In my previous blog we discussed about Hyperthyroidism .Today we will talk about Hypothyroidism .
Where Hyperthyroidism is overproduction of Thyroid harmones,Hypothyroidism is a condition due to underproduction of Thyroid harmones.
Let’s discuss about Hypothyroidism .
Hypothyroidism is a condition in which the thyroid gland is not able to produce enough thyroid harmone .
Since the main purpose of Thyroid harmone is to run the body’s metabolism , The people with this condition will have symptoms associated with slow metabolism .
Hypothyroidism is more common than you would believe . There are millions of people who are hypothyroid and are unaware of it.
Women are much more likely to develop hypothyroidism as compared to men. The disease is also more common among people older than age 60 or more .
There are fairly two common causes of hypothyroidism .
- A large goitre
- Thyroid nodules ,which are non cancerous tumors or lumps in the thyroid that can produce too much thyroid harmone .
- Thyroid cancer
- Weight gain or difficulty losing weight
- Slow pulse rate
- Enlarged thyroid gland (Goitre)
- Coarse ,dry ,thin hair
- Dry ,rough ,pale skin
- Hair loss
- Cold intolerance
- Muscle cramps and aches
- Memory loss
- Abnormal mentrual cycles
- Decreased libido
- Yellowishness of skin and conjunctiva (white) of eyes.(jaundice)
- A large protruding tongue
- Difficulty in breathing
- Hoarse crying
- Umbilical hernia
- Poor muscle tone
- Excessive sleepiness
- Poor growth resulting in short stature
- Delayed dentition
- Delayed puberty
- Poor mental development .
Diagnosis of hypothyroidism is based on your symptoms and the results of blood tests that measure the level of TSH and sometimes the level of the thyroid hormone thyroxine. A low level of thyroxine and high level of TSH indicate an underactive thyroid. That’s because your pituitary produces more TSH in an effort to stimulate your thyroid gland into producing more thyroid hormone.
TSH tests are used to help diagnose a condition called subclinical hypothyroidism, which usually causes no outward signs or symptoms. In this condition, you have normal blood levels of triiodothyronine and thyroxine, but higher than normal levels of TSH.
- Eggs-Whole eggs are best, as much of the iodine and selenium are found in the yolk, while the whites are full of protein.
- Meat –All meats, including lamb, beef, chicken, etc.
- Fish -All seafood, including salmon, tuna, halibut, shrimp, etc.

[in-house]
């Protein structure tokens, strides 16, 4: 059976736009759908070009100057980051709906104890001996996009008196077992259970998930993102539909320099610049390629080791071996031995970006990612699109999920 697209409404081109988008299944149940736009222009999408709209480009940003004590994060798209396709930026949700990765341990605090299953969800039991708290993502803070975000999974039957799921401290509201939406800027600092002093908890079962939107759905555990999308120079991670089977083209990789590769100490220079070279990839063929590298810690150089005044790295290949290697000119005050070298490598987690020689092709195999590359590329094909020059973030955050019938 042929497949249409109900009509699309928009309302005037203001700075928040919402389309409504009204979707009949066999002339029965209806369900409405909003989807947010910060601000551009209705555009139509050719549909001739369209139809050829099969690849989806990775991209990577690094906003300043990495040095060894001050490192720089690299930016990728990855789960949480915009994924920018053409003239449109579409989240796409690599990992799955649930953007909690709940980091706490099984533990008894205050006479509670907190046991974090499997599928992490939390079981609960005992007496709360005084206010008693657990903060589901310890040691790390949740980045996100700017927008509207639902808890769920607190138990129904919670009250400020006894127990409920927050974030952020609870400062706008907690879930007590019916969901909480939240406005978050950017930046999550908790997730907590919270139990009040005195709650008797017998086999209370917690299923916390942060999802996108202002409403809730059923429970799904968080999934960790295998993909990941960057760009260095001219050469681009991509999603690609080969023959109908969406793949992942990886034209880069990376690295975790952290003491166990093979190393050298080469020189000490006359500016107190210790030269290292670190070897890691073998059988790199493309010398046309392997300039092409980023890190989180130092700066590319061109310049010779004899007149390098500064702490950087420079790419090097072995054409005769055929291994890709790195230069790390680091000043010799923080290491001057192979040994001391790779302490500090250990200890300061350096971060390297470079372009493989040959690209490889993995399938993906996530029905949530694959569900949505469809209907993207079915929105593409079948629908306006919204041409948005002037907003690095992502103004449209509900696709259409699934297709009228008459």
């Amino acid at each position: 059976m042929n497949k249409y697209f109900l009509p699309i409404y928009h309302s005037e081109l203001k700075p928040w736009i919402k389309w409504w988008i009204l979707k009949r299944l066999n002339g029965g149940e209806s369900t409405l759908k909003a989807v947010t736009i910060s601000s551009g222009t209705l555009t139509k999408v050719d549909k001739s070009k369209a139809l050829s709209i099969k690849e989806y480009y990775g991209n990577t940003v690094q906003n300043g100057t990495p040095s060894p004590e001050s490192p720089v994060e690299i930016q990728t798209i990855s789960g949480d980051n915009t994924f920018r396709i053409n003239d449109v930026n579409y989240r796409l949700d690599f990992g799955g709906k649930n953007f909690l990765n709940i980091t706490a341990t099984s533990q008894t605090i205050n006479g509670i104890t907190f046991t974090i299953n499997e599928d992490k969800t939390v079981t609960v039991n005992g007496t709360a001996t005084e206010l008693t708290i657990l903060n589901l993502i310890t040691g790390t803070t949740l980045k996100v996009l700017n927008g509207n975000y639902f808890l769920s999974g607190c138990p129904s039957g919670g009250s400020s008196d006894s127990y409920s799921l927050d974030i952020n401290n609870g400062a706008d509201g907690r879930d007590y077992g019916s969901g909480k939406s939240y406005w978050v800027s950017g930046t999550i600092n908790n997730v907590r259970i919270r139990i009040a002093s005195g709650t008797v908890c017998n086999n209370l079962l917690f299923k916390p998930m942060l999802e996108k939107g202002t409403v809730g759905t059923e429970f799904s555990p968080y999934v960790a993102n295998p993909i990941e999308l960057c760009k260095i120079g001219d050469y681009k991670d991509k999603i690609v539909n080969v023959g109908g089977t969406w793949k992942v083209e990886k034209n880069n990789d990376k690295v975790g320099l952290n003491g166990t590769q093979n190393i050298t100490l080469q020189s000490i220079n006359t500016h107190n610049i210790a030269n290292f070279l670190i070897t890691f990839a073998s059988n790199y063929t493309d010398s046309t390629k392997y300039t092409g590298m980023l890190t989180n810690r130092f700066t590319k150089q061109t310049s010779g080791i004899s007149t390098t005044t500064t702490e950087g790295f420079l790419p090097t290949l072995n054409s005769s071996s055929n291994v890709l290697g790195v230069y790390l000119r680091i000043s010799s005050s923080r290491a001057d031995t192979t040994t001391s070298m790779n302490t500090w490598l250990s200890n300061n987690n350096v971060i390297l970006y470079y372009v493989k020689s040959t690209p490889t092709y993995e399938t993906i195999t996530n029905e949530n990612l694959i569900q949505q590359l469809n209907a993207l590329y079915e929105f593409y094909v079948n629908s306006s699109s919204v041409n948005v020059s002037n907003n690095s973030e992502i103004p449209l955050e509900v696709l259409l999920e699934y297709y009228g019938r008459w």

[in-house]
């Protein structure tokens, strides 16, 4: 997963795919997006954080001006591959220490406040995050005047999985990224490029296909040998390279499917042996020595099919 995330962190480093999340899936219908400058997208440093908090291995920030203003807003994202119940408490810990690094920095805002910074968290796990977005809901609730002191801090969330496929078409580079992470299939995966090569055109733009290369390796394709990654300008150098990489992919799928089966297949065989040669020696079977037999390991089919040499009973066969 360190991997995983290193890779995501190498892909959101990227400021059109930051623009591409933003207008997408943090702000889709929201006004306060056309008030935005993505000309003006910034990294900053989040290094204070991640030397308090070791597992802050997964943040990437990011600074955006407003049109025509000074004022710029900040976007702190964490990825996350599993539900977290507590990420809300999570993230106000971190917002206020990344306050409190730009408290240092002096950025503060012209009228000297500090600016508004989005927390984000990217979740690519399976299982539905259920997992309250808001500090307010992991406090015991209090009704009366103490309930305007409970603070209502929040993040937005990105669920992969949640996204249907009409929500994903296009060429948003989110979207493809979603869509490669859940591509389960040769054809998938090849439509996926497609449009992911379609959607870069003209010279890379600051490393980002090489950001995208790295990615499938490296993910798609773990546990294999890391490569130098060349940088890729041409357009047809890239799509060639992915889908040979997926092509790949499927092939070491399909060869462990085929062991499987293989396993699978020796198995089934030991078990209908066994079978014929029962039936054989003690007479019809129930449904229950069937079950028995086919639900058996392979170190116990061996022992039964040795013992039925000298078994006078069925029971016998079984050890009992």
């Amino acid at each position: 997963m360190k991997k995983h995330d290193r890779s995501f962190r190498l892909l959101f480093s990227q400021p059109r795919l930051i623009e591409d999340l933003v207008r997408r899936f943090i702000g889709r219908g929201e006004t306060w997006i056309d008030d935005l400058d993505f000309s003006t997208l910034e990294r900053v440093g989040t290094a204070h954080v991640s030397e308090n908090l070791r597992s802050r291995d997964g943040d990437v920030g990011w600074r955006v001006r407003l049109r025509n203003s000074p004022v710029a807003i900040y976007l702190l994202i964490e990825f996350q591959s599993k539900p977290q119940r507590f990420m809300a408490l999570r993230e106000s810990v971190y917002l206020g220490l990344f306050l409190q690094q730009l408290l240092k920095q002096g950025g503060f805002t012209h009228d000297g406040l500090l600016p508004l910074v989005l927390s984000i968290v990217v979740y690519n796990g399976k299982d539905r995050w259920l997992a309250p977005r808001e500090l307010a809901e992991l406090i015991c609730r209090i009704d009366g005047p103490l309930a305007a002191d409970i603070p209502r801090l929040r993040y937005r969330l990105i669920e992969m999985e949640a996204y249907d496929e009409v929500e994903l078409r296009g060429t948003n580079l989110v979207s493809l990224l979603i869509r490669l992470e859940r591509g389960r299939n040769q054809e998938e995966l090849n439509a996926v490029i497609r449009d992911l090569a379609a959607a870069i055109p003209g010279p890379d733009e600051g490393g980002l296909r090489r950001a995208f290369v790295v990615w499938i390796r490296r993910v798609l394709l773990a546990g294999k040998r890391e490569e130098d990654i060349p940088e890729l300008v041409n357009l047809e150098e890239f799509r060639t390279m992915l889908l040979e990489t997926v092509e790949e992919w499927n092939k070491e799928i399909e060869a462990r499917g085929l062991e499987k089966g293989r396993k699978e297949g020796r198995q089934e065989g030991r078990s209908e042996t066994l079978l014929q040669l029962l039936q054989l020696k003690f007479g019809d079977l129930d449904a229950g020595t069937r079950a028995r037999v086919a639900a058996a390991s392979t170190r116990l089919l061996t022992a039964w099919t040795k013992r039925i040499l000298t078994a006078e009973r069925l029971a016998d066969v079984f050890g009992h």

- Vegetables –All vegetables are fine to eat. Cruciferous vegetables are fine to eat in moderate amounts, especially when cooked.
- Fruits –All other fruits including berries, bananas, oranges, tomatoes, etc.
- Gluten-free grains and seeds – Rice, buckwheat, quinoa, chia seeds and flaxseed.
- Dairy-All dairy products including milk, cheese, yogurt, etc.
- Beverages –Water and other non-caffeinated beverages
Fortunately, there aren’t many foods that you need to avoid if you have hypothyroidism.
You should also avoid eating highly processed foods, as they usually contain more calories.Foods that should be completely avoided are
Millets,Highly processed foods , Selenium and iodine supplements should be avoided unless prescribed by your doctor.
Here is a list of foods you can eat in moderation. These foods have goitrogens or are known irritants if consumed in large amounts.
- Food that contain gluten- Bread, pasta, cereals, beer, etc.
- Soy food-Tofu, edamame beans, soy milk, etc.
- Cruceferous vegetables –Broccoli, kale, spinach, cabbage, etc.
- Certain fruits –Peaches, pears and strawberries.
- Certain beverages –Coffee, green tea and alcohol — these beverages may irritate your thyroid gland .
If you have celiac disease because of Hashimoto’s thyroiditis or feel uncomfortable eating foods that contain gluten, then you should avoid gluten completely.
Standard treatment for hypothyroidism involves daily use of the synthetic thyroid
hormone levothyroxine (Levo-T, Synthroid, others). This oral medication restores adequate hormone levels, reversing the signs and symptoms of hypothyroidism.
Treatment with levothyroxine will likely be lifelong, but because the dosage you need may change, your doctor is likely to check your TSH level every year.
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